Forum Thread

How much wattage does hard drive draw?

eli2k 1,056 199 May 19, 2009 at 09:18 PM
I used one of the PSU calculators online, and it figured out one hard drive draws 30watts! Can someone let me know how much a hard drive really draws (typical 7200rpm hard drive, Seagate/WD, 500gb-1000gb) when it's working and not just idling?

Thanks,
- Eli
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#2
Watts = Volts * Amps. Now, obviously, it depends on the HDD. For instance, an old 40GB HDD I Have says that the 12VDC line uses 0.35A and the 5V line uses 0.63A. So, 12*.35 + 5*.63 = 7.35W.

This 1TB HDD [zdnet.com] uses 12 * .55 + 5 * .7 = 10.1W.

30W seems excessive unless you're talking ultra fast SCSI.
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Last edited by kakomu May 19, 2009 at 09:33 PM
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#3
Thanks, kakomu. Look at this http://extreme.outervision.com/PSUEngine

I wanted to build a mini-ITX Atom platform, with just one stick of RAM, and 2-3 hard drives, and every hard drive I hadd puts on quite a bit of wattage. Guess I'll just calculate it myself, then.
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#4
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#5
You need another power calculator. Wink

Here [xbitlabs.com] is what Xbit Labs measured for several 1TB 3.5" HDs under many different conditions. Summary: about 3-8W while just spinning at idle, twice that during random reads, 18-38W for the first few seconds after turn-on. I believe that each 3.5" platter needs about 1/2W because of wind resistance. Continuous operation at an average of 5W for a 3.5" HD means it barely gets warm when ventilated (even convection alone, no fan needed), 7-8W means pretty hot but still OK. Green 3.5" HDs should stay pretty cool even in a poorly ventilated external enclosure.
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#6
Hmm, that's really interesting. So for planning a PSU, I have to take into account t his huge start-up current, which shoots up really high...unless I let the PSU be overloaded a bit during start-up for a few seconds.
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#7
Quote from eli2k View Post :
Hmm, that's really interesting. So for planning a PSU, I have to take into account t his huge start-up current, which shoots up really high...unless I let the PSU be overloaded a bit during start-up for a few seconds.
It's actually not that much current, so don't worry about it.
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#8
Quote from eli2k View Post :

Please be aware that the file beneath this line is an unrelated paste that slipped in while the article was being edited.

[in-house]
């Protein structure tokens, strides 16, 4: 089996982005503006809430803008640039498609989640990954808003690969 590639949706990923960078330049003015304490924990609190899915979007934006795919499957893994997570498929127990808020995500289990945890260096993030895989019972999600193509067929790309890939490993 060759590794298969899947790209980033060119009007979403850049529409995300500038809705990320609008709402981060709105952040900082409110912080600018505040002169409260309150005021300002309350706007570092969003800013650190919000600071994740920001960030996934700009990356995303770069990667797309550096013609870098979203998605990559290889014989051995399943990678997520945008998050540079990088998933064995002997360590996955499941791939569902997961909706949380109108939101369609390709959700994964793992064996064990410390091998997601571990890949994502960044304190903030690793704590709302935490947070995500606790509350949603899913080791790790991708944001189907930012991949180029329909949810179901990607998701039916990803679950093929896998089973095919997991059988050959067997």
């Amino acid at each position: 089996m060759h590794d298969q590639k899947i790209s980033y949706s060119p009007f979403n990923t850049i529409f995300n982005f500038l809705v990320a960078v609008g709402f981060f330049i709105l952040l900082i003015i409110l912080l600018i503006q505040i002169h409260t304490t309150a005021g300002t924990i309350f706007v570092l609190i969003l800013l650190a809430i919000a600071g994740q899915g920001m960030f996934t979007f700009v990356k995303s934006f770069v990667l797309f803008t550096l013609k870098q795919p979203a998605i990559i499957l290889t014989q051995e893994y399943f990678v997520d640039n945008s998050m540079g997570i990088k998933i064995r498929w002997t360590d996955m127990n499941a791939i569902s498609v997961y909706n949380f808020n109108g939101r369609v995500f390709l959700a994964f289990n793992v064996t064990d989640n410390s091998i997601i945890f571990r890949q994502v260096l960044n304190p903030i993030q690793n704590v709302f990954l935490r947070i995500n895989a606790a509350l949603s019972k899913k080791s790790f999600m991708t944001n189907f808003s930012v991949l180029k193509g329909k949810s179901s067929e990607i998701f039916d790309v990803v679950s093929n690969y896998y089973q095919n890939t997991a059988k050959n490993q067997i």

I wanted to build a mini-ITX Atom platform, with just one stick of RAM, and 2-3 hard drives
Most MITX motherboards only have two SATA headers.
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#9
Quote from DBC View Post :
Most MITX motherboards only have two SATA headers.
I'm planning to use a mini-ITX Atom-based system with an 80w PSU, which is why I want to be careful.
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#10
EDIT: Seems they run about 25W spin up, 8-12W idle; obviously varies by manuf
but...
Think about this, a USB is 2.5W and can run a 5400RPM drive, why does a 7200rpm drive require so much more?
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Last edited by typerazor May 20, 2009 at 07:36 PM
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#11
Well, based on the link http://www.xbitlabs.com/articles/...html#sect0 larrymoencurly if you calculate the number of watts that is being drawn by the current that the measured, it gets pretty high.
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#12
Quote from eli2k View Post :
Well, based on the link http://www.xbitlabs.com/articles/...html#sect0 larrymoencurly if you calculate the number of watts that is being drawn by the current that the measured, it gets pretty high.
2.83A*12V + .83A*5V = 38.11W, and that's only for a few seconds:

+12V amp draw during spin-up (StorageReview.com):

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#13
Quote from typerazor View Post :
EDIT: Seems they run about 25W spin up, 8-12W idle; obviously varies by manuf
but...
Think about this, a USB is 2.5W and can run a 5400RPM drive, why does a 7200rpm drive require so much more?
huh? The USB runs Laptop drives. 2.5" small drives that need less power.
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